It has been known that eukaryotes only have few members of three molybdoprotein families: SO (assimilatory nitrate reductase and SO), XO (XDH and AO) and MOSC-containing protein (mARC) families [26, 32]. Here, the three families were detected in almost all Mo-utilizing organisms (96.0%, 93.2%, 91.5% for mARC, SO and XO, respectively), suggesting that all of them are important for maintaining the proper function of Mo in Mo-utilizing eukaryotes.

We further characterized the molybdoproteomes encoded in all sequenced genomes from the three domains of life (Fig. 4; details are shown in Additional file 1: Table S1-S3). In bacteria, organisms belonging to Actinobacteria and several subdivisions of Proteobacteria (such as Alpha-, Beta-, Delta- and Gamma-proteobacteria) appeared to have larger molybdoproteomes than others. A total of 309 organisms were considered as molybdoprotein-rich organisms (defined in Methods). Previously, the largest molybdoproteome was reported in a dehalorespiring bacterium, Desulfitobacterium hafniense, which contained at least 63 molybdoproteins (95% were members of the DMSOR family) [32]. In this study, a new bacterial species, Gordonibacter pamelaeae 7–10-1-b (Actinobacteria), was found to have 73 molybdoprotein genes, 69 of which encoding different members of DMOSR (Fig. 4a). This organism was isolated from the colon of a patient suffering from acute Crohn’s disease [35]. Our results suggest that DMSOR is particularly important for the living of this organism in the host.

Fig. 4
figure 4

Distribution of molybdoproteomes in bacteria, archaea and eukaryotes. Organisms containing the largest molybdoproteomes in each kingdom are indicated. a Bacteria; b Archaea; c Eukaryotes

Very few molybdoprotein-rich organisms were observed in archaea and eukaryotes. In archaea, Haloterrigena turkmenica DSM 5511 (Natrialbales) had the largest molybdoproteome (26 molybdoproteins, Fig. 4b). In eukaryotes, land plants and arthropoda have larger molybdoproteomes than other clades. Brassica napus had the largest molybdoproteome (21 molybdoproteins, Fig. 4c) in this kingdom. Compared with previous results, the record of the size of molybdoproteomes in each domain of life has been renewed by this study.

Novel domain fusions involving molybdoproteins

It has been known that gene fusion events may provide valuable information for the inference of protein interactions [36]. In this study, we identified a variety of domain fusions for each of the molybdoprotein families. The majority of these domains are known to be functionally related to certain molybdoproteins or Moco biosynthesis. For example, XDH FAD-binding subunit was found to be fused with XDH Moco-binding subunit (XO family) in hundreds of organisms in both bacteria and eukaryotes; nitrate reductase delta and gamma subunits are fused with nitrate reductase alpha subunit (DMSOR family) in some bacterial species; cysteine desulfurase has been known to serve as primary sulfur-providing protein for the biosynthesis of Moco [37].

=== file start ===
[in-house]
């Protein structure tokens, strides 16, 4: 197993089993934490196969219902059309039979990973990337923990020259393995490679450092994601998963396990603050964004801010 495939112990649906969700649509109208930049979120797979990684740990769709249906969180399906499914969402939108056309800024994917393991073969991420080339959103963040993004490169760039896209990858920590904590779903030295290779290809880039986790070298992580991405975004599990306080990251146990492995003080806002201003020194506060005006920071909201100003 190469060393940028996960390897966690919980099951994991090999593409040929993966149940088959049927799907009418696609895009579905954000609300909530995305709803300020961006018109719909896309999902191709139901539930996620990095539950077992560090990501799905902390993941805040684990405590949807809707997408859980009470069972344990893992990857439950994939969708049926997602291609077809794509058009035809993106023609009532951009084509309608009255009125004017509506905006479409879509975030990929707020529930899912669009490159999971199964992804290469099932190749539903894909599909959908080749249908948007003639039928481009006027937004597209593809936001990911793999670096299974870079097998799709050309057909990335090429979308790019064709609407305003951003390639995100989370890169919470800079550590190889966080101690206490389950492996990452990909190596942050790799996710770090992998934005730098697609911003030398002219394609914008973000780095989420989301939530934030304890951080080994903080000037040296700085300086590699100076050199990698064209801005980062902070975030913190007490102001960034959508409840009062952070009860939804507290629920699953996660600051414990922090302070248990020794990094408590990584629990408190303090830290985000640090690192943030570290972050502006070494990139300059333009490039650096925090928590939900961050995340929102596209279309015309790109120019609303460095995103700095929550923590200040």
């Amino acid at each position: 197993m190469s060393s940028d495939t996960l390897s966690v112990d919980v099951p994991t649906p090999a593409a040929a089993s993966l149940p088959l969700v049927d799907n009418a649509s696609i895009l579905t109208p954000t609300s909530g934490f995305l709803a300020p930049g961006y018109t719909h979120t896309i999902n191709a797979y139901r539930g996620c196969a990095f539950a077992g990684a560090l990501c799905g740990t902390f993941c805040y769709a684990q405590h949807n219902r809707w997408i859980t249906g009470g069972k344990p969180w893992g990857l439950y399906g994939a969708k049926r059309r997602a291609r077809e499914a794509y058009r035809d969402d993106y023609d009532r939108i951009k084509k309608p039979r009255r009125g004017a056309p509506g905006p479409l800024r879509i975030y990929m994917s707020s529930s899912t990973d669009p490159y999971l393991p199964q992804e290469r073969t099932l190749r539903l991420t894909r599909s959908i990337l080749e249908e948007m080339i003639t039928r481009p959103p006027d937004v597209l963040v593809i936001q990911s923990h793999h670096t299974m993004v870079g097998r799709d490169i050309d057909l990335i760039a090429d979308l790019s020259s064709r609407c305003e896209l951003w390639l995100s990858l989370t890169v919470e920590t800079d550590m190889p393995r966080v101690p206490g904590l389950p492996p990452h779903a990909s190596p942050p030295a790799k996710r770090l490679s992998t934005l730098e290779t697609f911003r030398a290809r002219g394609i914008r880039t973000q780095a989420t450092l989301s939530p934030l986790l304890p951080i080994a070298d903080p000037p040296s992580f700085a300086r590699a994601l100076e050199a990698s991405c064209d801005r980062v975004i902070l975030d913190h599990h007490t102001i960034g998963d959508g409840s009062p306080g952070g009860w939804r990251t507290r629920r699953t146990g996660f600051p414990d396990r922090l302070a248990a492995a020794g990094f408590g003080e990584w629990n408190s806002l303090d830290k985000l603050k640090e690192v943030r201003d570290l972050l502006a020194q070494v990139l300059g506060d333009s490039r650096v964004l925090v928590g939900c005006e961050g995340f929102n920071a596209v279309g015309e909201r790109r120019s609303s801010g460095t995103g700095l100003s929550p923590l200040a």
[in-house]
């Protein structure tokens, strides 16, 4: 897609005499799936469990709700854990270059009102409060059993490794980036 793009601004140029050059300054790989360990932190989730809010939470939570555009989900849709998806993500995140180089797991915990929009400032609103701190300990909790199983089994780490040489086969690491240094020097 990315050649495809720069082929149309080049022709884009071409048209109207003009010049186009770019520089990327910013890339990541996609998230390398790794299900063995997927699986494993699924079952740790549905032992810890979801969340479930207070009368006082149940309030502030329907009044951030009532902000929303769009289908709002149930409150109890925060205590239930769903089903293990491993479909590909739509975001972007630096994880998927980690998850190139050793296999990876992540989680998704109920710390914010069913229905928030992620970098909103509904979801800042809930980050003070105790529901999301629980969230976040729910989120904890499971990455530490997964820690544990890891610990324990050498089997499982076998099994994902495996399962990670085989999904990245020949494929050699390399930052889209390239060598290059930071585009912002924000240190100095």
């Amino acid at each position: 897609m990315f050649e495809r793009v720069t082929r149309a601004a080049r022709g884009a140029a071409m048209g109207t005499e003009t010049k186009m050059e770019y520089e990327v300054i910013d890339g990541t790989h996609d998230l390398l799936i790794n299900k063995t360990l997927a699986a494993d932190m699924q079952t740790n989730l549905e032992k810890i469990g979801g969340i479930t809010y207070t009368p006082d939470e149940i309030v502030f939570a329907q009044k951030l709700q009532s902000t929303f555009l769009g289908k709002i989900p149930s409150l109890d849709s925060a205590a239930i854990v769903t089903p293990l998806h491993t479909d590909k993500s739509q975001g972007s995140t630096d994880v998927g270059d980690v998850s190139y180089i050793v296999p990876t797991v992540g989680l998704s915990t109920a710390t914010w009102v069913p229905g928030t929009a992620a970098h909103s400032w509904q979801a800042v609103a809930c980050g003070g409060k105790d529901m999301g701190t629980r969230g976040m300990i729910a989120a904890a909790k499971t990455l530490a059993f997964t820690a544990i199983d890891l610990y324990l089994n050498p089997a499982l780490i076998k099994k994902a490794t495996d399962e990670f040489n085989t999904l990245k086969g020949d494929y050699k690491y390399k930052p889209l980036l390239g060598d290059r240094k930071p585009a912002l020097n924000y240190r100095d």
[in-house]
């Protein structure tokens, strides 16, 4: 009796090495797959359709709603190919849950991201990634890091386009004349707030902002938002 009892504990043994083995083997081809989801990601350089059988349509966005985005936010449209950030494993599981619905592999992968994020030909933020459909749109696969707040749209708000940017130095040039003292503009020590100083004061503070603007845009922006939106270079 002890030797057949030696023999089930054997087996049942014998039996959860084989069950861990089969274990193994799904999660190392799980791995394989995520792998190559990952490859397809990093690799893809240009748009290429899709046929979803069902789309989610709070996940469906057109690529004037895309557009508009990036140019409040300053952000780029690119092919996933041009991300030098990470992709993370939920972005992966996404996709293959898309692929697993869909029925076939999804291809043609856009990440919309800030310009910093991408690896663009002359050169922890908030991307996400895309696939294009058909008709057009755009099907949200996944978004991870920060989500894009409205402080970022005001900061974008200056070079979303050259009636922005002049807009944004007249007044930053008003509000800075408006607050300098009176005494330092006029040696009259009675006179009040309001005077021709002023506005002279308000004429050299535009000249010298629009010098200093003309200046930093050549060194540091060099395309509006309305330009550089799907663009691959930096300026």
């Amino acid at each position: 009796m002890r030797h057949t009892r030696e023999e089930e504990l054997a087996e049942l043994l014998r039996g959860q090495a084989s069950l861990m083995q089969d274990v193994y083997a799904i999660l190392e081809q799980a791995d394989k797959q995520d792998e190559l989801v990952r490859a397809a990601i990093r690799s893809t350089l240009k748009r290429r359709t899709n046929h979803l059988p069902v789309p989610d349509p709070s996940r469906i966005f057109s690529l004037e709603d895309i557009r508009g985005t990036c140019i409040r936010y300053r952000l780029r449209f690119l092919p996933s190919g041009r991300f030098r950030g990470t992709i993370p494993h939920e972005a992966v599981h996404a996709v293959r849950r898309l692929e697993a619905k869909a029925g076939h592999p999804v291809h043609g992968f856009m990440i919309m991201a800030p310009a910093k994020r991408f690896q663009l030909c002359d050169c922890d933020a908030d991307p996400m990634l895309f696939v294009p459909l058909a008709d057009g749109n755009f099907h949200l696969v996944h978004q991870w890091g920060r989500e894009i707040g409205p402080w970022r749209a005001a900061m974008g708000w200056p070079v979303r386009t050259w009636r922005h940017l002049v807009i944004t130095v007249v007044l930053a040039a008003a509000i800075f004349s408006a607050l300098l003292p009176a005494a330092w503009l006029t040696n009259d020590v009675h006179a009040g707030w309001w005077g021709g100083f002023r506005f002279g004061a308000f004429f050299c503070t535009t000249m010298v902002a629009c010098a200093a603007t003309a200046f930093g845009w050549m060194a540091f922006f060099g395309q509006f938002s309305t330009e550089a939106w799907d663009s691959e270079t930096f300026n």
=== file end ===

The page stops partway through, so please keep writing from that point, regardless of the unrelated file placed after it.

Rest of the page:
We also observed several new domain fusions for DMSOR, SO and/or XO families in prokaryotes, which have not been reported to be associated with either molybdoproteins or Moco utilization (Table 4). The majority of these domains were only detected within single molybdoprotein families, implying that they are functionally related to the corresponding proteins. Interestingly, three domains, pfam13442 (cytochrome C oxidase, cbb3-type, subunit III), pfam03157 (high molecular weight glutenin subunit), and pfam15449 (retinal protein with unknown function), were found to be fused with members of multiple molybdoprotein families (Fig. 5). Homologs of cbb3-type cytochrome c oxidase (COX) subunit III were previously observed to be fused with members of the SO family when analyzing molybdoproteomes in a marine metagenomic project (manuscript submitted). In this study, we found that some other molybdoproteins, such as members of XO (also containing COG2010 (CccA, cytochrome c mono- and diheme variants)) and DMSOR, were also fused with this domain. This may suggest that certain homologs of cbb3-type COX subunit III might be involved in Moco utilization or maturation for multiple molybdoproteins in prokaryotes. Functions of the other two domains are not clear; however, fusions detected between part of them and members of different molybdoprotein families suggest that they might also be related to the general utilization of Moco.

Table 4 New domain fusions identified for different molybdoprotein families
Fig. 5
figure 5

New domain fusions involving multiple molybdoprotein families. a pfam13442 (cytochrome C oxidase, cbb3-type, subunit III); b pfam03157 (high molecular weight glutenin subunit); c pfam15449 (retinal protein with unknown function)

Evidence of new horizontal gene transfer of the whole Mo utilization trait

Horizontal gene transfer (HGT) is an important mechanism for the spread of various biological processes in bacteria. Previously, it has been reported that some Mycobacterium species could acquire homologs of genes involved in Moco biosynthesis from Betaproteobacteria by HGT [38, 39]. In this study, we reconstructed the phylogenies for the key components of Moco biosynthetic pathway based on thousands of examined species.